BAQAA CAMP, JORDAN - The aroma of toasted coffee mixes with sounds of vendors shouting from behind shabby stalls in the market of the Baqaa camp for Palestinian refugees.
Young students chase each other as they run to catch the morning school assembly, as hundreds of residents hurriedly pass stalls laden with fruits, vegetables, sweets and shoes.
It's another day in this congested camp, the largest Palestinian refugee camp in the Middle East and one of 13 camps in the kingdom. But for Salman Sweirki, 68, it’s a sad day.
The Palestinian refugee from Beir Saba, now an Israeli city called Beersheba, feels frustrated and shell-shocked since Palestinian chairman Mahmoud Abbas’ interview with Israeli television about Palestinian refugees’ right of return.
Abbas said in the interview earlier this month that he would not want to return to his home town of Safed permanently, and rather visit the city as a tourist.
Sweirki said he was left "speechless" when he learnt of Abbas’ remarks. Sitting in front of a perfume shop, Sweirki rolled a tobacco cigarette and gazed in the air.
"Nothing will make me give up my right to return," he said, insisting this right is what kept him going throughout his life.
Sweirki left his town at the age of four with his parents, who have since passed away. Now he has 10 children, most of them are married and have children of their own.
In another corner of the busy market, Mohammad Salem runs a barber shop, which turns to a political saloon in the evening. Salem says the topic of Abbas’s statement was hot in the agenda in recent days, mostly among supporters of Fatah and Hamas. He admits that Fatah supporters tried to distance themselves from Abbas.
"The words of Abbas were his death certificate. He is no longer considered the leader of the Palestinians," said Salem.
In this kingdom of 7.5 million people, where the majority are of Palestinian origin, the issue of right of return is highly sensitive. Parents or grandparents of the camp’s residents arrived in Jordan after the 1948 war, which lead to the creation of Israel and mass exodus of Palestinians.
The issue of return is also sensitive for East Bank Jordanians, who worry that Palestinians would want more civil rights if they are permanently settled in the kingdom.
Describing Abbas’s comments as a direct threat to Jordan national interests, Islamist leader Mohammad Salem from the Wehdat camp said Abbas only represents himself, and Jordan should ban him from entering its territory.
"Once again Abbas appears before us to provoke emotions of millions of Palestinians around the world. Nobody elected him and he only represents Israeli interests," said Salem, adding that Jordan must take action against Abbas’s comments as they represent a direct threat to its national interests.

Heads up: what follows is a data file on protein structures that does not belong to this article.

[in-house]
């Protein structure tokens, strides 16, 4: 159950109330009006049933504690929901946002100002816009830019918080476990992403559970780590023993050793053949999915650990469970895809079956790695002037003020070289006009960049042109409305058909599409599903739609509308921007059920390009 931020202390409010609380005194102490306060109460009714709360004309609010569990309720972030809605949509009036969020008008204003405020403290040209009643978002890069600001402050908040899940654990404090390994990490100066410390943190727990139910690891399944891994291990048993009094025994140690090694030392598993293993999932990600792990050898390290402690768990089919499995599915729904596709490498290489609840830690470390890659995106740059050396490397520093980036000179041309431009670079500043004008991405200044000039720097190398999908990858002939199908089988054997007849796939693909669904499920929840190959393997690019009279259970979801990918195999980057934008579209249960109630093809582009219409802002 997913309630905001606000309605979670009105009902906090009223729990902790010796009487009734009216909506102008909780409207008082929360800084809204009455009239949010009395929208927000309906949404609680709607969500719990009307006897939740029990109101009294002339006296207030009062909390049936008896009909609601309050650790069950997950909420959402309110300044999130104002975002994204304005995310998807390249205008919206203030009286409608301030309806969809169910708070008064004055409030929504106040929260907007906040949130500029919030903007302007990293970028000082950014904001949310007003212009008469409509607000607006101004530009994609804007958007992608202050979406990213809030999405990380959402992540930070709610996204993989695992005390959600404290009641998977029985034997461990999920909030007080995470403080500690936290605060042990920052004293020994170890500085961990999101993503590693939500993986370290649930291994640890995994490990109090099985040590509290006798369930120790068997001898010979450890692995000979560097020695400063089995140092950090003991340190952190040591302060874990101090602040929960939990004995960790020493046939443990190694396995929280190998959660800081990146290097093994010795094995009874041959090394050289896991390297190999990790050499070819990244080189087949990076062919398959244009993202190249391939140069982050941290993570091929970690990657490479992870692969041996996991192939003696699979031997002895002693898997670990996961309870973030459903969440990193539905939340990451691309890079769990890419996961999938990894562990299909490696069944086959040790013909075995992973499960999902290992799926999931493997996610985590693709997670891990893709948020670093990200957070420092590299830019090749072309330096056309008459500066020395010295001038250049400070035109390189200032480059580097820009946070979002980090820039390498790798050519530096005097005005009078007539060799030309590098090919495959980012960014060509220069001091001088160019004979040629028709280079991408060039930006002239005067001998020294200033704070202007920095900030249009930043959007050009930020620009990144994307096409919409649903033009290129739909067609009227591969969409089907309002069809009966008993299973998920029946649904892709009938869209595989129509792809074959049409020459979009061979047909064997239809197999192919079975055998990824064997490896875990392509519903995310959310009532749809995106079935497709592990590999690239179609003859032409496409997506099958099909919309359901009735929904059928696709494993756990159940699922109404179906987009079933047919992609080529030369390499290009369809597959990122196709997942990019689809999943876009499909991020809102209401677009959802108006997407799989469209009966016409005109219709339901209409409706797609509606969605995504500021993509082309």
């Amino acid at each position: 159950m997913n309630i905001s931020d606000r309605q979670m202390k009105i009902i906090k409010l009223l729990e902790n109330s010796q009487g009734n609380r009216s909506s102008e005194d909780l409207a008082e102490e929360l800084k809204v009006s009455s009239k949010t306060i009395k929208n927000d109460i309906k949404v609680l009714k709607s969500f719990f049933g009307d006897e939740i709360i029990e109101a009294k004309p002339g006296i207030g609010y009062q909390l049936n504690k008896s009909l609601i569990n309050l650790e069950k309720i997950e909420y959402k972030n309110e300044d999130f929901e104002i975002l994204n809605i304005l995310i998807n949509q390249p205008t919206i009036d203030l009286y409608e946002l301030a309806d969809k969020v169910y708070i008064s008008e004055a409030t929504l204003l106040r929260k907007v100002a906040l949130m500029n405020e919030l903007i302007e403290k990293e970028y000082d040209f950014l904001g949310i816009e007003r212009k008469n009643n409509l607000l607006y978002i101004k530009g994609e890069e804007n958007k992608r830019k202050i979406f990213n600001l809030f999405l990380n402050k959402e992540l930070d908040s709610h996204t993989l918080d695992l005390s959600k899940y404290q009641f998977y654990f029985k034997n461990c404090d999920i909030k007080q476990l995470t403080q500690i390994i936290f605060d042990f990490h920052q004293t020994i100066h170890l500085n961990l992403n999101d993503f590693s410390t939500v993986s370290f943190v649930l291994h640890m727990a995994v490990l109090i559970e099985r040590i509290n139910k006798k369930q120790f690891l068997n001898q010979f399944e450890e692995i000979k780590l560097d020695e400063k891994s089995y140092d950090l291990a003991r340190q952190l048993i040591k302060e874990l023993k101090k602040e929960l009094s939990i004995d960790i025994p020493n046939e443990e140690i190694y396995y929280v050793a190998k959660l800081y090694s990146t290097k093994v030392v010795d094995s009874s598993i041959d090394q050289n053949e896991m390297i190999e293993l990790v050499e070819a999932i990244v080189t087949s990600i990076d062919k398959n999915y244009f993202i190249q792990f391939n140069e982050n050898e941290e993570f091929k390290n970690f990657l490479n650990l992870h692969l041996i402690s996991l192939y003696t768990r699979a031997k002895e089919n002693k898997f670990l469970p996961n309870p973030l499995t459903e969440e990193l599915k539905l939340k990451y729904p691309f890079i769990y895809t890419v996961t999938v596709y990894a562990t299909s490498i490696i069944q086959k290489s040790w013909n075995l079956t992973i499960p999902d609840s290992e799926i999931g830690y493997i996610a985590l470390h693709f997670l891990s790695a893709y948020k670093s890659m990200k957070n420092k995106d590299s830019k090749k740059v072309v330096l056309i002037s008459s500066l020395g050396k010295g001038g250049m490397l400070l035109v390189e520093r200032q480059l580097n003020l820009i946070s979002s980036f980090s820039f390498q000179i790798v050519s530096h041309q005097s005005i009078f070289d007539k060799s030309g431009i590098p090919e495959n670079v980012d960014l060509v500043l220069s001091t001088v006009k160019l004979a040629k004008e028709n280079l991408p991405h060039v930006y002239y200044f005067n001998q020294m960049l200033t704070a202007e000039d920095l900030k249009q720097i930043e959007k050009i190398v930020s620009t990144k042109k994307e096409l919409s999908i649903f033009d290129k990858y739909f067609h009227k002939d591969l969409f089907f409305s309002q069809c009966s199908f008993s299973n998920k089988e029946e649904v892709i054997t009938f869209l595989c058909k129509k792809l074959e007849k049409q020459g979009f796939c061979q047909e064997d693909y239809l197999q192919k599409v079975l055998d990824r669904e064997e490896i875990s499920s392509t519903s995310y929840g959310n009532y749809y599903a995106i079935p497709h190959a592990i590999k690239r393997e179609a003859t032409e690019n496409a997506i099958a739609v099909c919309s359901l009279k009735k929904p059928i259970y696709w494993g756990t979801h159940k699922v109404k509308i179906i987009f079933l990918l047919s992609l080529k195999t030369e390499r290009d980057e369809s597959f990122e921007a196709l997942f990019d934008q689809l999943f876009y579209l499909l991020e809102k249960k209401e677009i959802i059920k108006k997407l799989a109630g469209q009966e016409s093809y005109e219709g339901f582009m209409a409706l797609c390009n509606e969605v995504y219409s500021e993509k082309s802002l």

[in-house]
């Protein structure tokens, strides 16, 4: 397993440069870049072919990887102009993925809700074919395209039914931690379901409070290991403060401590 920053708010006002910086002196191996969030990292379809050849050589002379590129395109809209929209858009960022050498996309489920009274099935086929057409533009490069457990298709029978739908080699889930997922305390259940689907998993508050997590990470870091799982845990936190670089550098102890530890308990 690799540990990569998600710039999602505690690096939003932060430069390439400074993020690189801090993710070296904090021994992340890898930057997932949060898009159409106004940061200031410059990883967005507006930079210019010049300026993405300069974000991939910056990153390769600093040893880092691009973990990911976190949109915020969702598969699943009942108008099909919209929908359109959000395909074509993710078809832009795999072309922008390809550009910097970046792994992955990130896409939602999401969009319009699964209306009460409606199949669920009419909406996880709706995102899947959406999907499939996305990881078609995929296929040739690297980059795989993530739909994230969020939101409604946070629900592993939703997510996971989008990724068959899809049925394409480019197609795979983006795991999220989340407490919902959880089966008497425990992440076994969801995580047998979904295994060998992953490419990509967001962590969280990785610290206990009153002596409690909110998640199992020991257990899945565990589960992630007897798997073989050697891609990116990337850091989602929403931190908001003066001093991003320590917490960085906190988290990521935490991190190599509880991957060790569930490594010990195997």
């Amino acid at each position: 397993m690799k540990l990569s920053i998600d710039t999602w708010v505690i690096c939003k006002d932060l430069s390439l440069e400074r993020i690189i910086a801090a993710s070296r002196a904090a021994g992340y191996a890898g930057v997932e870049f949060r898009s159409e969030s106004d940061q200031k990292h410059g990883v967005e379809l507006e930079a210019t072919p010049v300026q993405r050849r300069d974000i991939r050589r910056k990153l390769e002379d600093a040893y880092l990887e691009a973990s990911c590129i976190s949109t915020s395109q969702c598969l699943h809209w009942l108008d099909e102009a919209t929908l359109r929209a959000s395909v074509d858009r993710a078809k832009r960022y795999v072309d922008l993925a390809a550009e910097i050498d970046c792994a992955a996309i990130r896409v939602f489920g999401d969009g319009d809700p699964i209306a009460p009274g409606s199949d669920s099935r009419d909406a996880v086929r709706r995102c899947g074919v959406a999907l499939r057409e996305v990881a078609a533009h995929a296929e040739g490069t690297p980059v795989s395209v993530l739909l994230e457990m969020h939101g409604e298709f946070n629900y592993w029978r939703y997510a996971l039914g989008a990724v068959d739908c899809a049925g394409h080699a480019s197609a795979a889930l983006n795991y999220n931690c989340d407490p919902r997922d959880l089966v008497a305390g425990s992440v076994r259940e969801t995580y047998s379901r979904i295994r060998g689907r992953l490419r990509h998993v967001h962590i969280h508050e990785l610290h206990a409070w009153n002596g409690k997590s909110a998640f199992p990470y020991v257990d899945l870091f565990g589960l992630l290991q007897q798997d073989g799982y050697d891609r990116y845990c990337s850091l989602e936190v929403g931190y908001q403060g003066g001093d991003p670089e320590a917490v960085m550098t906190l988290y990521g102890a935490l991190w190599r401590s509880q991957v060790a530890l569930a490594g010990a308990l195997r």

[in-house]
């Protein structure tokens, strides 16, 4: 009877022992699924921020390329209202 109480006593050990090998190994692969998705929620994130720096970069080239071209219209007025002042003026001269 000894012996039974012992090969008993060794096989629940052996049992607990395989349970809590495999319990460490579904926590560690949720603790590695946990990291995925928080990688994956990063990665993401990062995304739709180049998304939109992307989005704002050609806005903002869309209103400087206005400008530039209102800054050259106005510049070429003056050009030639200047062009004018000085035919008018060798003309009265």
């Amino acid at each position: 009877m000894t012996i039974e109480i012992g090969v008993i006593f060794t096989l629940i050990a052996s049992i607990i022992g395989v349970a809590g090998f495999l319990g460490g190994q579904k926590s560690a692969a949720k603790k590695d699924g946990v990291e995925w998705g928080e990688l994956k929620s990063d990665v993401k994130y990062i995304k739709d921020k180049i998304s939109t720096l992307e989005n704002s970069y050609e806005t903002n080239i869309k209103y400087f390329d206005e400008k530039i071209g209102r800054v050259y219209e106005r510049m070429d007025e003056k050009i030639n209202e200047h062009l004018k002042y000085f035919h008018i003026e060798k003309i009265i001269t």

"The kingdom has at least two million officially registered refugees, and another three million who want to return to their homeland. Abbas has risked angering not only the Palestinians, but also the Jordanians who could retaliate against Palestinians," he told The Media Line.
Meanwhile, analysts in Jordan believe Abbas blundered in his interview, despite his intention to influence the outcome of the upcoming Israeli election.
Oreib al Ranwatwee, a researcher and communist in the al Dustour
daily, believes Abbas’s verbal concessions were meant to influence Israeli voters, expressing doubt that the move would change the direction of Israeli voters.
"Regrettably, such a statement, which was meant to create friction in the Israeli leadership, only helped increase the gap among Palestinian groups and within Fatah itself," he told The Media Line.
Rentawee believes the statement would only weaken the position of Palestinian negotiators in future talks and help the right wing in Israel hold on to its agenda of denying Palestinians’ right of return, even at a limited scale.
Abbas’s statement provoked fury among activists lobbying for right of return to be included in peace settlement between the Palestinians and Israel. During a protest in Amman, demonstrators threw shoes at a picture of Abbas, describing him as an agent of the Mossad secret service and vowing to never let go of the right of return.
The protest, held in front of the Palestinian embassy in Amman, was organized by a Palestinian group called the Committee for Defending the Right of Return.
In his busy barber shop, Salem referred to the Islamist khalifa Saladin, who liberated Jerusalem 90 years after its capture by the Crusaders.
"We do not want compensation, we don’t want a tourist visit to so-called Israel, we want to return to our homeland. If not today, tomorrow, if not in 100 years," he said.For more stories from The Media Line go to www.themedialine.org